# one returned from {% cycle name %} are the exact same object. This
# shouldn't cause problems (heh), but if it does, now you know.
# Ugly hack warning: This stuffs the named template dict into parser so
# that names are only unique within each template (as opposed to using
# a global variable, which would make cycle names have to be unique across
# *all* templates.
args = token.split_contents()
if len(args) < 2:
raise TemplateSyntaxError("'cycle' tag requires at least two arguments")
if len(args) == 2:
# {% cycle foo %} case.
name = args[1]
if not hasattr(parser, '_namedCycleNodes'):
raise TemplateSyntaxError("No named cycles in template. '%s' is not defined" % name)
if name not in parser._namedCycleNodes:
raise TemplateSyntaxError("Named cycle '%s' does not exist" % name)
return parser._namedCycleNodes[name]
as_form = False
if len(args) > 4:
# {% cycle ... as foo [silent] %} case.
if args[-3] == "as":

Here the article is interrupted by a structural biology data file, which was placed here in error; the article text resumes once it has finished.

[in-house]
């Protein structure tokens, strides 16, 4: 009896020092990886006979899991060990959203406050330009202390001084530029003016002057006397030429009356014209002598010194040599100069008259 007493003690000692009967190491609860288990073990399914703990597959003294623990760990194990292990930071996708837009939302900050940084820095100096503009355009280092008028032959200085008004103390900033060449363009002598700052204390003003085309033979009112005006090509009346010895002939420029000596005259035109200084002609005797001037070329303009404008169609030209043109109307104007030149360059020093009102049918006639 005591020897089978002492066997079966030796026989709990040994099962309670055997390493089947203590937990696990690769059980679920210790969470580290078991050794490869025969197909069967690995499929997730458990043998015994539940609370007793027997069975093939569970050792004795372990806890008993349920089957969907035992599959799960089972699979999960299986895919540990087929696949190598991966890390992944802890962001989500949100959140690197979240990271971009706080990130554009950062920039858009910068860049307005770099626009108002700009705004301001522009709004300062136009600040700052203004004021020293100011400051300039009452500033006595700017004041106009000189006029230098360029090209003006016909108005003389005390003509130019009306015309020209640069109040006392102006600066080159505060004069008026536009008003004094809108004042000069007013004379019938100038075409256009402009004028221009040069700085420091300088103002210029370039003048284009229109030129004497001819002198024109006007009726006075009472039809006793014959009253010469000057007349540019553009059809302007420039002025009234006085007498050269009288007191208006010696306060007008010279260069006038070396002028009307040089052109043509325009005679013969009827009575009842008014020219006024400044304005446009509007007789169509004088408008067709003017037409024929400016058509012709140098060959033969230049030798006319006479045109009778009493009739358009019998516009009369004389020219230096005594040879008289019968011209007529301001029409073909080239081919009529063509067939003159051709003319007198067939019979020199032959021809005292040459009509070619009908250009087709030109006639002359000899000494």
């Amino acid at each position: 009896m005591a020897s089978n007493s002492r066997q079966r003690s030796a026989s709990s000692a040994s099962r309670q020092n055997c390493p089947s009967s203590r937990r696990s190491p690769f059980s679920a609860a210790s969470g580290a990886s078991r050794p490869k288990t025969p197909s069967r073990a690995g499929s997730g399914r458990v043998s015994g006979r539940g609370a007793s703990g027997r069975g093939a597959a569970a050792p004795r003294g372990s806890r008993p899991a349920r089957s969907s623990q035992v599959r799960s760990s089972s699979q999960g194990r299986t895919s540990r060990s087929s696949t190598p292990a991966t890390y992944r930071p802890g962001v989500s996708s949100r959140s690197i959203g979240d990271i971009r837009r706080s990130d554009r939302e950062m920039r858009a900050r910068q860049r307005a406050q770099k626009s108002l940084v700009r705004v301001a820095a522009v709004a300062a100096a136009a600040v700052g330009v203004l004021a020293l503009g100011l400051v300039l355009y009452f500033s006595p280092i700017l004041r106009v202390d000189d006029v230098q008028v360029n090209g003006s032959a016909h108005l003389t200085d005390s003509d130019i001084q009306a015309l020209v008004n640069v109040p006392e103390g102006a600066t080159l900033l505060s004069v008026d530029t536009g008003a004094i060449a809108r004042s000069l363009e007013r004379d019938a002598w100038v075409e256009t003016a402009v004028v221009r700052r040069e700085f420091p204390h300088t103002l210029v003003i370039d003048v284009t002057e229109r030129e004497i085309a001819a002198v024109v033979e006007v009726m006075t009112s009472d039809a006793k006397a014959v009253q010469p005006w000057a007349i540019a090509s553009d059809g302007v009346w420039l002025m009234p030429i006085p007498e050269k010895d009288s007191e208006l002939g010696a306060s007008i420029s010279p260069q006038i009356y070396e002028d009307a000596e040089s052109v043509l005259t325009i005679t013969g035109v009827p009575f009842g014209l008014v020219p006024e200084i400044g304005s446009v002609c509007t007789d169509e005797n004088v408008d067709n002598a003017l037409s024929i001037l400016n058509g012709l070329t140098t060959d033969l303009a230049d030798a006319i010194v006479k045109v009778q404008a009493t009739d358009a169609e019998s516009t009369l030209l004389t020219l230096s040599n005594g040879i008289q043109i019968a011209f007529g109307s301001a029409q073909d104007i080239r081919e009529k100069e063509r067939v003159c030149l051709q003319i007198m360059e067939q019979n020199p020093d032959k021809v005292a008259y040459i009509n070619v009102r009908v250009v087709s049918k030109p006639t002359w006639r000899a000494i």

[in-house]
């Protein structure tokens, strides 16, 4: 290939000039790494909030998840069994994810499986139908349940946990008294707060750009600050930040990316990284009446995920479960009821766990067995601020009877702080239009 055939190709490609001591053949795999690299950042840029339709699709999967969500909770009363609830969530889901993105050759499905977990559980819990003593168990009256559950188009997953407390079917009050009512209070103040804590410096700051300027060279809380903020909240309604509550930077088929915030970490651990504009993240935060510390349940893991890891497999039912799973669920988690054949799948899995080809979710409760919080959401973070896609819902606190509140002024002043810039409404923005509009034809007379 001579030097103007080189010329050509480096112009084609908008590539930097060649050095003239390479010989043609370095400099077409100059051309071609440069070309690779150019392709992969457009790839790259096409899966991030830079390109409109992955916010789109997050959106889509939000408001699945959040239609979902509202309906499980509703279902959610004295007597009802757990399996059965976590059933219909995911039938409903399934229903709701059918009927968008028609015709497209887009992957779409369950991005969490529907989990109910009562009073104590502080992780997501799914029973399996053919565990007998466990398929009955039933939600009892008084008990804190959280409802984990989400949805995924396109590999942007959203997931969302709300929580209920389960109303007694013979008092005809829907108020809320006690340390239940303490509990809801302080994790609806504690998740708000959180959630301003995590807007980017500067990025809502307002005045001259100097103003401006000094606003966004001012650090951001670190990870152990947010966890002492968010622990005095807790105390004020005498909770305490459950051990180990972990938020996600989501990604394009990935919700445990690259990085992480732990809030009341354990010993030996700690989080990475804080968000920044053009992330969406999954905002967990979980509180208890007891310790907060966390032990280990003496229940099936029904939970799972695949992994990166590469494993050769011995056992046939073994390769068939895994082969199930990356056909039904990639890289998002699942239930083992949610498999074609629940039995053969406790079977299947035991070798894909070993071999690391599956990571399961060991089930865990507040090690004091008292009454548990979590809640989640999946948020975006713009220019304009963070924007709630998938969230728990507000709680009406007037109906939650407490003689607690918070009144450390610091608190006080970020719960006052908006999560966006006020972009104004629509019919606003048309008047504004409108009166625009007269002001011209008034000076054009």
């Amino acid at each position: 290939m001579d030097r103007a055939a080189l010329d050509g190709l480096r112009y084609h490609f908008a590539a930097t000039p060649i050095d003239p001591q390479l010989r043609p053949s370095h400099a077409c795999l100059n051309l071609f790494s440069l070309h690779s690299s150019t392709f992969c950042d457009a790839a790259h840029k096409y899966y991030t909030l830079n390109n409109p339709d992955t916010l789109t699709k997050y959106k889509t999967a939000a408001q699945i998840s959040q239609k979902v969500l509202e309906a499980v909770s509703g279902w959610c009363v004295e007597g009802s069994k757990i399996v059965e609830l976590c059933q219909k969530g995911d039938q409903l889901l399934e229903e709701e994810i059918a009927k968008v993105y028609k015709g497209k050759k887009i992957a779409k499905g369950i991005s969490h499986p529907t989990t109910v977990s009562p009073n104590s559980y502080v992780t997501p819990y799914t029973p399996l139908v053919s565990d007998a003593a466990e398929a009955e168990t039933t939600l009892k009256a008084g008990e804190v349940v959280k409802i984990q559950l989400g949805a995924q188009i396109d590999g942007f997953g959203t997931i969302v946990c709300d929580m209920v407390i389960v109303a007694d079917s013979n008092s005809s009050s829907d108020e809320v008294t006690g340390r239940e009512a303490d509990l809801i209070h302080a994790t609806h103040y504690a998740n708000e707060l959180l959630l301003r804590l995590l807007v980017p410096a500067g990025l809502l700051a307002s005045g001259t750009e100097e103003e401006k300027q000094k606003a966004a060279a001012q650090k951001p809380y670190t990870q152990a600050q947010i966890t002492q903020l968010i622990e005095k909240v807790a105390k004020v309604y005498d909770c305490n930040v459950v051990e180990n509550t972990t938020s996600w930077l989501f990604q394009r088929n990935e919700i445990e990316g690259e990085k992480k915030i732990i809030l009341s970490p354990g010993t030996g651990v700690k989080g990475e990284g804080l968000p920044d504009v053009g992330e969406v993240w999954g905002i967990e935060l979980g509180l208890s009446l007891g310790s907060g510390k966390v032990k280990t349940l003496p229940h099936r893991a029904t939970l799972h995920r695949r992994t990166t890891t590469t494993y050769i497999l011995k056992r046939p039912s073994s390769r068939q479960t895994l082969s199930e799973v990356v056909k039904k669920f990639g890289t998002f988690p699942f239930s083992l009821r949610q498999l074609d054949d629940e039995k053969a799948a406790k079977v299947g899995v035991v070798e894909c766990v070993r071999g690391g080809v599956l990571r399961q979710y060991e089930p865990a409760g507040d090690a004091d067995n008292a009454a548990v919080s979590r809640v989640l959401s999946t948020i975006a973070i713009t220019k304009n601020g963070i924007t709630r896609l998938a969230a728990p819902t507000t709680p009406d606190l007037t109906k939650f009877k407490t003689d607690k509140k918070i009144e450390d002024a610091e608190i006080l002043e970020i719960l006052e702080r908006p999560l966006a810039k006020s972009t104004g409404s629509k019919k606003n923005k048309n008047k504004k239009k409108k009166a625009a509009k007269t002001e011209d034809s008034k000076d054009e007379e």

if args[-1] != "silent":
raise TemplateSyntaxError("Only 'silent' flag is allowed after cycle's name, not '%s'." % args[-1])
as_form = True
silent = True
args = args[:-1]
elif args[-2] == "as":
as_form = True
silent = False
if as_form:
name = args[-1]
values = [parser.compile_filter(arg) for arg in args[1:-2]]
node = CycleNode(values, name, silent=silent)
if not hasattr(parser, '_namedCycleNodes'):
parser._namedCycleNodes = {}
parser._namedCycleNodes[name] = node
values = [parser.compile_filter(arg) for arg in args[1:]]
node = CycleNode(values)
return node
def csrf_token(parser, token):
return CsrfTokenNode()
def debug(parser, token):
Outputs a whole load of debugging information, including the current
context and imported modules.
Sample usage::
{% debug %}
return DebugNode()
def do_filter(parser, token):
Filters the contents of the block through variable filters.
Filters can also be piped through each other, and they can have
arguments -- just like in variable syntax.
Sample usage::
{% filter force_escape|lower %}
This text will be HTML-escaped, and will appear in lowercase.
{% endfilter %}
Note that the ``escape`` and ``safe`` filters are not acceptable arguments.
Instead, use the ``autoescape`` tag to manage autoescaping for blocks of
template code.
# token.split_contents() isn't useful here because this tag doesn't accept variable as arguments
_, rest = token.contents.split(None, 1)
filter_expr = parser.compile_filter("var|%s" % (rest))
for func, unused in filter_expr.filters:
filter_name = getattr(func, '_filter_name', None)
if filter_name in ('escape', 'safe'):